I think many doctors (and even midwives) and patients are quick to submit themselves to an easier route of defined steps and not look at the situation as a whole and plan accordingly so they just do the test. As I said earlier, I think that for many the diagnosis is the start of a whole new type of pregnancy with different outcomes and expectations (that are certainly not always warranted). I applaud those practitioners that act differently, but they're certainly not the norm where I live.

I totally support watching for risk factors and monitoring each individual on a case by case basis, but I think that many women are settling for fear based care and we're seeing that often times "treatment" doesn't necessarily guarantee a better outcome, just different concerns and issues. I'm sorry, but I don't see how blanket protocols can be in the best interest of anyone and unfortunately, I think that for many a GD diagnosis leaves them little to no choice if they choose to stay with mainstream medical care or regulated midwives OR at least leaves them feeling like that's the case. Ultimately, I think depending on your options (and what you feel comfortable with) that avoiding the test can leave you with the most options and opportunities to address the particular needs of your body and baby.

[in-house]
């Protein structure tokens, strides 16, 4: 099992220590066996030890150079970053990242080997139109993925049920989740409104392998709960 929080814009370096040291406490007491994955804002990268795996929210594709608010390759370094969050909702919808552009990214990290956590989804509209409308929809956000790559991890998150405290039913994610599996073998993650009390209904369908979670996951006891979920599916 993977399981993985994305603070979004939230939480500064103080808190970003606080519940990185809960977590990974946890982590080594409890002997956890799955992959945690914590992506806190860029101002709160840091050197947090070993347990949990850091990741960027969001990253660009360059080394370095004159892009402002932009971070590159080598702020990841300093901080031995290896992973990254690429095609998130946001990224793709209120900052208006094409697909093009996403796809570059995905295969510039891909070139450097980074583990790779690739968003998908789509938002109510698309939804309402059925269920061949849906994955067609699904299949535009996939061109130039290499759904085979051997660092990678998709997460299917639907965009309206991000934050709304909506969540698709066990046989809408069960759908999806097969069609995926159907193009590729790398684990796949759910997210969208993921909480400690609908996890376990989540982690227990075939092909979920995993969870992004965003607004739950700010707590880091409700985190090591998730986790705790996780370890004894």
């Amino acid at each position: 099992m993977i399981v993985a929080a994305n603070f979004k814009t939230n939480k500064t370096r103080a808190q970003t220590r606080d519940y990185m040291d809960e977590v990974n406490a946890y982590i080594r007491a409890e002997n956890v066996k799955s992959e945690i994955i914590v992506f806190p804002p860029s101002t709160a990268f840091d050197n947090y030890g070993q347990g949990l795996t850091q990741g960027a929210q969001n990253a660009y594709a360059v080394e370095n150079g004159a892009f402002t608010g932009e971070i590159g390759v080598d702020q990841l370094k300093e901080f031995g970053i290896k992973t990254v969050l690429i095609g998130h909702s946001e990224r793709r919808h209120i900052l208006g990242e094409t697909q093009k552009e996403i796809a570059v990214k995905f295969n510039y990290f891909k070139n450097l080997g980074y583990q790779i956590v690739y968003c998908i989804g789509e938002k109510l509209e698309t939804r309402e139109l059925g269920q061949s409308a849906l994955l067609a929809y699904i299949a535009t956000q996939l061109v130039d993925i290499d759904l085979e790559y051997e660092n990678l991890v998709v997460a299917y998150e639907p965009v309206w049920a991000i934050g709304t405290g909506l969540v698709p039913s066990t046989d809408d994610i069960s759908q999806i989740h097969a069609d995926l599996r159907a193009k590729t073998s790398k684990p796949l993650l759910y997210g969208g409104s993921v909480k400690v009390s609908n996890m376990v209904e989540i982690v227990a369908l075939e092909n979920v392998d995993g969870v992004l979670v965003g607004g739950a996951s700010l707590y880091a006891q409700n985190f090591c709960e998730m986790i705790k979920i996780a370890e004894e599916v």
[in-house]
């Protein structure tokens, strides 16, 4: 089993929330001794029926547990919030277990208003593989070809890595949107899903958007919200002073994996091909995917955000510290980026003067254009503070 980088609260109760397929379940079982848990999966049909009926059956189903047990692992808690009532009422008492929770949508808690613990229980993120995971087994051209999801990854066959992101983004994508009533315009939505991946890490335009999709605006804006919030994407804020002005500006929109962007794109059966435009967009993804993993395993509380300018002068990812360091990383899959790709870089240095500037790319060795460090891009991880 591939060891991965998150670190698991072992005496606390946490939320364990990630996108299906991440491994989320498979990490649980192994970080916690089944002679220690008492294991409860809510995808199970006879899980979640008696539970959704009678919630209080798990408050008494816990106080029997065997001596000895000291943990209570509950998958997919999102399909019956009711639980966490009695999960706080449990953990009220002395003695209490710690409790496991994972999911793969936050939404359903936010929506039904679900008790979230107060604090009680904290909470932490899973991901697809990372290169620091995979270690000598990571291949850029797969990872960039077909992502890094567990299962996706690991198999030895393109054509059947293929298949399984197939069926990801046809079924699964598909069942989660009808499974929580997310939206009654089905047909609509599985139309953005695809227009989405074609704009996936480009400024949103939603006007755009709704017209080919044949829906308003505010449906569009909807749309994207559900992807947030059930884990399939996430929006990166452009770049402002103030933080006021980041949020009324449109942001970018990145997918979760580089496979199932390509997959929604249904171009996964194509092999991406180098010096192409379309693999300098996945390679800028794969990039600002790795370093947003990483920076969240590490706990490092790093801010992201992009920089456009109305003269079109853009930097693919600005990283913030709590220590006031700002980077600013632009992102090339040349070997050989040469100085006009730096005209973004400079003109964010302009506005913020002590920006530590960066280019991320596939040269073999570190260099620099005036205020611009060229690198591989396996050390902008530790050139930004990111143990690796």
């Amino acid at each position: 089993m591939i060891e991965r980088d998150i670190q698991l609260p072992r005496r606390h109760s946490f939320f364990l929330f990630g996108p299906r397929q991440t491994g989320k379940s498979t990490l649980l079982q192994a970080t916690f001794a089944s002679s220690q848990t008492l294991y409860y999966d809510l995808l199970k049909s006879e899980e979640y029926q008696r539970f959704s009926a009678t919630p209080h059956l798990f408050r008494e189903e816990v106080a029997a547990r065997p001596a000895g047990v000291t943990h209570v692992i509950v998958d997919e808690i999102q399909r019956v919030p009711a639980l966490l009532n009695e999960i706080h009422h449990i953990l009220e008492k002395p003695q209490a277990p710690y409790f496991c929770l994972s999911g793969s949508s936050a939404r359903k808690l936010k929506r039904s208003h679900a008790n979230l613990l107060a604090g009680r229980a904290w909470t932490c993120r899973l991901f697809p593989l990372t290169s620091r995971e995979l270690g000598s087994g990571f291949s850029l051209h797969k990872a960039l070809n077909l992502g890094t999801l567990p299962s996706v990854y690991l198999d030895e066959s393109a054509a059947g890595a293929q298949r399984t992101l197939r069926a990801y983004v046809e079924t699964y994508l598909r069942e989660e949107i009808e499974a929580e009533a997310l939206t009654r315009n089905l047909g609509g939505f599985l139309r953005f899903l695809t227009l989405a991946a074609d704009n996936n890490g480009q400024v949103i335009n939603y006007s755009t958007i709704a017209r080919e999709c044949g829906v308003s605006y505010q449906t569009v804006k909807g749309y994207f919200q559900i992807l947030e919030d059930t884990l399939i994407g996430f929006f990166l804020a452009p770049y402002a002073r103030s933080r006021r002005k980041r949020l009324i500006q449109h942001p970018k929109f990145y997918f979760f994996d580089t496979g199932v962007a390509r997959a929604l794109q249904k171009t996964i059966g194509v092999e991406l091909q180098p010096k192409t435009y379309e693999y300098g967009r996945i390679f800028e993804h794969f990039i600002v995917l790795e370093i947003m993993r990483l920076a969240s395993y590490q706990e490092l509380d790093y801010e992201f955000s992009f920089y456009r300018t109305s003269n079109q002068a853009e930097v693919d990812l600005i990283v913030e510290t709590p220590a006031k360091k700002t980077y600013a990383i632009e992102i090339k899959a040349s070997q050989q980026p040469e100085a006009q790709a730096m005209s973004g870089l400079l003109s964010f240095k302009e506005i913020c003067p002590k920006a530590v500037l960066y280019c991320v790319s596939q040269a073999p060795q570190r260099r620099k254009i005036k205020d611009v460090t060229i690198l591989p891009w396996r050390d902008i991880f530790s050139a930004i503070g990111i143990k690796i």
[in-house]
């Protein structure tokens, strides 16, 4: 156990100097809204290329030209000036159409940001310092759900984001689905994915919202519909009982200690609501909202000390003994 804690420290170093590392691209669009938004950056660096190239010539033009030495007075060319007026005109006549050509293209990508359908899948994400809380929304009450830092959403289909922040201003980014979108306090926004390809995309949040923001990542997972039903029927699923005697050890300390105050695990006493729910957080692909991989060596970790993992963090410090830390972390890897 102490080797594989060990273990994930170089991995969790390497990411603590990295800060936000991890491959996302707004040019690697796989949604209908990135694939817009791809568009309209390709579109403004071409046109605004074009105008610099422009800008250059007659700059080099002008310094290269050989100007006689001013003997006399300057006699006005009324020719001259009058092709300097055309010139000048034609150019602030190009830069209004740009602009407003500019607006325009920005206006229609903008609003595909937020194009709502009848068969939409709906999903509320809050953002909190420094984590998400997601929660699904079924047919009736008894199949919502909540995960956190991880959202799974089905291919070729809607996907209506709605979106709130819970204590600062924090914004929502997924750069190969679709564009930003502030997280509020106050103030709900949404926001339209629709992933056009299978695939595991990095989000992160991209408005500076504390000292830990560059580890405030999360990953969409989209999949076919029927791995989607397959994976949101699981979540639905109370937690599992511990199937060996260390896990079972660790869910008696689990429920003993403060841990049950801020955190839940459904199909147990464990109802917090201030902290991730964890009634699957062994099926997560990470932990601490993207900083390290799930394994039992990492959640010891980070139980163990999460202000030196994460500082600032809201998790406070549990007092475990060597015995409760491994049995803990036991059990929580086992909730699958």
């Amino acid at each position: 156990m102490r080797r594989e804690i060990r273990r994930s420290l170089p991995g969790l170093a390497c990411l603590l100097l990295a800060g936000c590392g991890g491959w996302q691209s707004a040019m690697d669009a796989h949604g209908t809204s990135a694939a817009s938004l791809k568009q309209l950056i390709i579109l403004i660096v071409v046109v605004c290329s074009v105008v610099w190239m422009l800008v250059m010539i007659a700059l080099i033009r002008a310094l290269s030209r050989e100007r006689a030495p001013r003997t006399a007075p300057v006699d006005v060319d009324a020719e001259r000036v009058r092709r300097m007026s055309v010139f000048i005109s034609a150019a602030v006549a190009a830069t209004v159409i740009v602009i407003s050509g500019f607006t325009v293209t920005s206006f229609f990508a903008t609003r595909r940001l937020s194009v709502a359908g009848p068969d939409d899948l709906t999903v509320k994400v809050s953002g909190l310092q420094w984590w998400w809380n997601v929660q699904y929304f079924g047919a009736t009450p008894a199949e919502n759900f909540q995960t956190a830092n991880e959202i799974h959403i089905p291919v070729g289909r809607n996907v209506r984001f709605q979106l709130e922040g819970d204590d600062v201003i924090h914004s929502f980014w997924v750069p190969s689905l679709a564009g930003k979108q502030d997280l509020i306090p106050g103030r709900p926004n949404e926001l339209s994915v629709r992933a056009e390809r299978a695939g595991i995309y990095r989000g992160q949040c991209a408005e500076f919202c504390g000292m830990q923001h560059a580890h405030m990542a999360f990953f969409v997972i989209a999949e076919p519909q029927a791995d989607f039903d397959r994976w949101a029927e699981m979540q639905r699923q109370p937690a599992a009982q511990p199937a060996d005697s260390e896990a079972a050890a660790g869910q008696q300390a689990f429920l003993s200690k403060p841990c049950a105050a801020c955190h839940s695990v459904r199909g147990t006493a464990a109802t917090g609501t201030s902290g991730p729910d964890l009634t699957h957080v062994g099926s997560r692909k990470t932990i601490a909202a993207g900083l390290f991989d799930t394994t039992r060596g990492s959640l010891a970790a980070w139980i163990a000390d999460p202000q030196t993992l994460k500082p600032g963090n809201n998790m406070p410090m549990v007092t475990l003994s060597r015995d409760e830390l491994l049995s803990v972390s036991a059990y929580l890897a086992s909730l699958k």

What happens if you decline or take the test is so individual, from the physical, emotional, and legal depending on your location. It's just best to have all the particulars first, I'm comfortably knowing that I can decline any procedure here (if I think it's without justification) but not everyone has that option...
 

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My OB forgot it. And I have 2 OBs who don't know about the other. So you would think one of them would have remembered. With my last pregnancy, my OB forgot it. I stupidly brought it up. But, she acted all shocked she never ordered it. Then ordered it and did not pay attention to if it was done. I am overweight too, so I would think they would just want it done. I think if you ignore it and it gets brought up in the future, then you could either say you had it done and let them believe they lost the report (doctors don't seem to care when their stuff goes missing and it seems to on a regular basis) or act surprised and say you forgot.